Philosophy Lexicon of Arguments

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Haecceitism: the thesis that an object can be fixed by the identification as "this here" to allow further assertions on this subject to be stated. E.g. To claim that in a different world, this object is different. See also identification, identity, logical proper names, anti-haecceitism, index words, > indexicality, individuation, dthat, rigidity, possible worlds.

Annotation: The above characterizations of concepts are neither definitions nor exhausting presentations of problems related to them. Instead, they are intended to give a short introduction to the contributions below. – Lexicon of Arguments.

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Stalnaker I 112
Counterpart theory/GT/Lewis/Stalnaker: because Lewis himself is a possibilist and the most prominent representative of the counterpart theory, it is true that the most famous arguments for the counterpart theory are possibilistic, but they do not have to be.
The counterpart theory is independent of the conflict between possibilism and actualism. It has quite different arguments for itself.
Stalnaker: I would like to consider the counterpart theory here independently of Lewis' arguments. But it is more about actualism than about possibilism.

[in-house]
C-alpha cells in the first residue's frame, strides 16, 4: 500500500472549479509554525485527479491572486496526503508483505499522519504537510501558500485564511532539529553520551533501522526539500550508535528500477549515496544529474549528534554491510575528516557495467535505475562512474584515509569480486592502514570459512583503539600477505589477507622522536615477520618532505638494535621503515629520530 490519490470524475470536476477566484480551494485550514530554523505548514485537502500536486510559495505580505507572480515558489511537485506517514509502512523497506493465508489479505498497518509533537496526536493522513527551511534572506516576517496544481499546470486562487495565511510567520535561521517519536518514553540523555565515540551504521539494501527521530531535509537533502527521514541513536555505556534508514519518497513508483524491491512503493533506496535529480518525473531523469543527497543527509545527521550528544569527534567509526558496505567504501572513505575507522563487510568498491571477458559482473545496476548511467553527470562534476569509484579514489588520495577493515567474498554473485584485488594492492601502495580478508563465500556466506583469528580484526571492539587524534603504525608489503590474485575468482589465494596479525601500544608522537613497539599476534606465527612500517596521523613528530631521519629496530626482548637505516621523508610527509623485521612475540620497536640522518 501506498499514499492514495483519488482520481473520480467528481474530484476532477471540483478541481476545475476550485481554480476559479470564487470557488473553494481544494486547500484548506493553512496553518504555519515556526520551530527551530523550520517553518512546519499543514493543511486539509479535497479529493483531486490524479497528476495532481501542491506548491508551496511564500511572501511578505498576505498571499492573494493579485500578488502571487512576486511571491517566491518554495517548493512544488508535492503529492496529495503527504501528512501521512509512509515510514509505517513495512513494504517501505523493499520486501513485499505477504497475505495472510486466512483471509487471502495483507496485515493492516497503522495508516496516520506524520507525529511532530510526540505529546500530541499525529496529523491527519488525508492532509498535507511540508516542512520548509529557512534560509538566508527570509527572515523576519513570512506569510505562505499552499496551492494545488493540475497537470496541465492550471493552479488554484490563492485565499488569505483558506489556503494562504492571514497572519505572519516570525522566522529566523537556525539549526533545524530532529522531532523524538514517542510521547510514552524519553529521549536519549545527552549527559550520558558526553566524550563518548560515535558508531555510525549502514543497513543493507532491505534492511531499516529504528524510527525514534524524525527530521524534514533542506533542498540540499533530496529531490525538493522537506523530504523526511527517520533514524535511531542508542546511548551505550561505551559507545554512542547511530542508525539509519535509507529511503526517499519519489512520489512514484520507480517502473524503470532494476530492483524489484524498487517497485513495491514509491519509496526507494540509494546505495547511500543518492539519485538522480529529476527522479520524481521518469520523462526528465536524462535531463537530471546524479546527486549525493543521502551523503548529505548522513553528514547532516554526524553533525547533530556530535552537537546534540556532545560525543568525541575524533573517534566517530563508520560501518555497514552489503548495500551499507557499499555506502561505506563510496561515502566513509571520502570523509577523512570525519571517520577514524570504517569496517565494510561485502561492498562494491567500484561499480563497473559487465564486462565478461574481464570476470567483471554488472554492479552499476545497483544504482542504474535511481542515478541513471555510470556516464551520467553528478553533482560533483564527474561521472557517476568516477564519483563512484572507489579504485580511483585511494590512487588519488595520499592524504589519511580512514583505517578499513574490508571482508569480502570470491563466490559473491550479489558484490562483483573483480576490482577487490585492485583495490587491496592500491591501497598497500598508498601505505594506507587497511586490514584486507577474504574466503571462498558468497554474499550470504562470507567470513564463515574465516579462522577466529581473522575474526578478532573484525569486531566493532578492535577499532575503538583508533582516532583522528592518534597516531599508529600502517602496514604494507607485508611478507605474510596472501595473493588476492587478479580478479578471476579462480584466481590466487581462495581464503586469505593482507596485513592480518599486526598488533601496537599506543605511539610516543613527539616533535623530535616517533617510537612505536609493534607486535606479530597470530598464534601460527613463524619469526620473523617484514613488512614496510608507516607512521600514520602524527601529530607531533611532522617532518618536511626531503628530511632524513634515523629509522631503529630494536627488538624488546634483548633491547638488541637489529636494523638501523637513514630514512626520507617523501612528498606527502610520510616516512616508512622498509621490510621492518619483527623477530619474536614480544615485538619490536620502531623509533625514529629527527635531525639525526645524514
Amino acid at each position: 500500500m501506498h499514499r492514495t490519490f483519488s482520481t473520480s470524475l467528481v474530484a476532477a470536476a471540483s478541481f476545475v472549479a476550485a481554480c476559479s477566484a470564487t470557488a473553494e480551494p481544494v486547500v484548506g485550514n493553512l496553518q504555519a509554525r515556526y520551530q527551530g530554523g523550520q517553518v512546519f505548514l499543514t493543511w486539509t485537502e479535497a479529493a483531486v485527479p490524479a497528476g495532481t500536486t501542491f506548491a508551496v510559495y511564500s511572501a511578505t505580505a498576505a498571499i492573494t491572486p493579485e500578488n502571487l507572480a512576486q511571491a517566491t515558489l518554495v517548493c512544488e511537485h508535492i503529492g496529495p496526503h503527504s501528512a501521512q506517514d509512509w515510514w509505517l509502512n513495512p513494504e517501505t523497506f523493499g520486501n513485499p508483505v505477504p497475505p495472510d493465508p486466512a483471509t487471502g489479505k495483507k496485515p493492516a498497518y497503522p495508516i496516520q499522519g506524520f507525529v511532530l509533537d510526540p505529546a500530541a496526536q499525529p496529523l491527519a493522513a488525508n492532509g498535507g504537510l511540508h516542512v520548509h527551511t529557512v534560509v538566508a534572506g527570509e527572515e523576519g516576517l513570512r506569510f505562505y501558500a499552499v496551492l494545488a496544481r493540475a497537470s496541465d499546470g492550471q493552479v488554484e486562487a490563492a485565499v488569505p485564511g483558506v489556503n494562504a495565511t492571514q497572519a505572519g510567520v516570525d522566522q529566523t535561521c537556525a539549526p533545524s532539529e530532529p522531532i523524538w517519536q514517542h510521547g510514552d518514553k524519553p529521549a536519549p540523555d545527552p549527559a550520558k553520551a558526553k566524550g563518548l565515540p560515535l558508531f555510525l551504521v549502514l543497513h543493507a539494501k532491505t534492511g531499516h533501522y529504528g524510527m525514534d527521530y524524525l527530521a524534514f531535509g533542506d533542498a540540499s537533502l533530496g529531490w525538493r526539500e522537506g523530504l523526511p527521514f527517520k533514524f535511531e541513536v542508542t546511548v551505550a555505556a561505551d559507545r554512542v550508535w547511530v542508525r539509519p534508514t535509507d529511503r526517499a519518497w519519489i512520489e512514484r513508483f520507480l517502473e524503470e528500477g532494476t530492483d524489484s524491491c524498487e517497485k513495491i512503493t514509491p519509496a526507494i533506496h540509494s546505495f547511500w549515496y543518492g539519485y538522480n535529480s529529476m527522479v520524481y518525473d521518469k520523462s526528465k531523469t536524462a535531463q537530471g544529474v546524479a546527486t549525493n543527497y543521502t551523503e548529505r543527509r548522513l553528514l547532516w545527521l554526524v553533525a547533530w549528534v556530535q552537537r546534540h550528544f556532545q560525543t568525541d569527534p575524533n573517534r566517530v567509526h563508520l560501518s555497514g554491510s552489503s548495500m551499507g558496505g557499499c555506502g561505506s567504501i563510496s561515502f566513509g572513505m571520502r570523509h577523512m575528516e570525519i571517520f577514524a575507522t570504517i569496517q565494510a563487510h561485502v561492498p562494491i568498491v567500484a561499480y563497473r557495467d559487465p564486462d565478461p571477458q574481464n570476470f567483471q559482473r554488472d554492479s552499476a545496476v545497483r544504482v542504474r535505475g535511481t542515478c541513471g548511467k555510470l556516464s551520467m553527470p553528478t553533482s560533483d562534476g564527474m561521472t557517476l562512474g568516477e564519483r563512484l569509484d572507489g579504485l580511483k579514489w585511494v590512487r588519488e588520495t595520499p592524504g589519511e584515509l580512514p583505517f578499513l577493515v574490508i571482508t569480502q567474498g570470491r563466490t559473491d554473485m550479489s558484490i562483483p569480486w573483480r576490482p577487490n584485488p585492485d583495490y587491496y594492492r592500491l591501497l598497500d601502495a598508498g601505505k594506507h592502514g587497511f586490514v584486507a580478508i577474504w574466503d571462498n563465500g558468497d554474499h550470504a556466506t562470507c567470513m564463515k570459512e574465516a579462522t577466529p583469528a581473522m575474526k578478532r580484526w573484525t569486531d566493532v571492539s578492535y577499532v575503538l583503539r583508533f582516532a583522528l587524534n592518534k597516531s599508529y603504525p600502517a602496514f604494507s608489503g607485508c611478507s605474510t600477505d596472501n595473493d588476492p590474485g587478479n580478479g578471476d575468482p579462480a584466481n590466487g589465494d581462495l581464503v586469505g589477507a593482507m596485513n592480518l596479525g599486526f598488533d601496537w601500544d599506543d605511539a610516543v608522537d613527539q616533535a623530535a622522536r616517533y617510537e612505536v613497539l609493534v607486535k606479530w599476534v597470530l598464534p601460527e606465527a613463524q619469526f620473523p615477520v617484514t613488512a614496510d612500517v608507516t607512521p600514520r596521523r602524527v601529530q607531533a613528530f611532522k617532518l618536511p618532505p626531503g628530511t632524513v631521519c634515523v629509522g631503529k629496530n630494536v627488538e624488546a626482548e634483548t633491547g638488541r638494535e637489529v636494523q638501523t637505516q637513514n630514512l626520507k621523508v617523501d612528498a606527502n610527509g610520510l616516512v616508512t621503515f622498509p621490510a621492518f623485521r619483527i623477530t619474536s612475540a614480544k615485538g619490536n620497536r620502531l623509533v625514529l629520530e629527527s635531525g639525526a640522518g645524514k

Thesis (here on trial): Actualism can combine a belief in primitive deity (haecceitas) (Adams 1979) and a genuine cross-world identity with a version of the counterpart theory, so that contingent identity and difference makes sense.
Contingent Identity/Stalnaker: two things could have been one, and one thing could have been two things.
It will be about connections between metaphysical and semantic questions, the possibility of predication and identity.
Haecceitism/Kaplan/Stalnaker: (Kaplan 1975).
I 113
Surprisingly, the problems do not arise in connection with identity, but with variable binding and quantification.

Explanation of symbols: Roman numerals indicate the source, arabic numerals indicate the page number. The corresponding books are indicated on the right hand side. ((s)…): Comment by the sender of the contribution.

Sta I
R. Stalnaker
Ways a World may be Oxford New York 2003

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Ed. Martin Schulz, access date 2017-10-23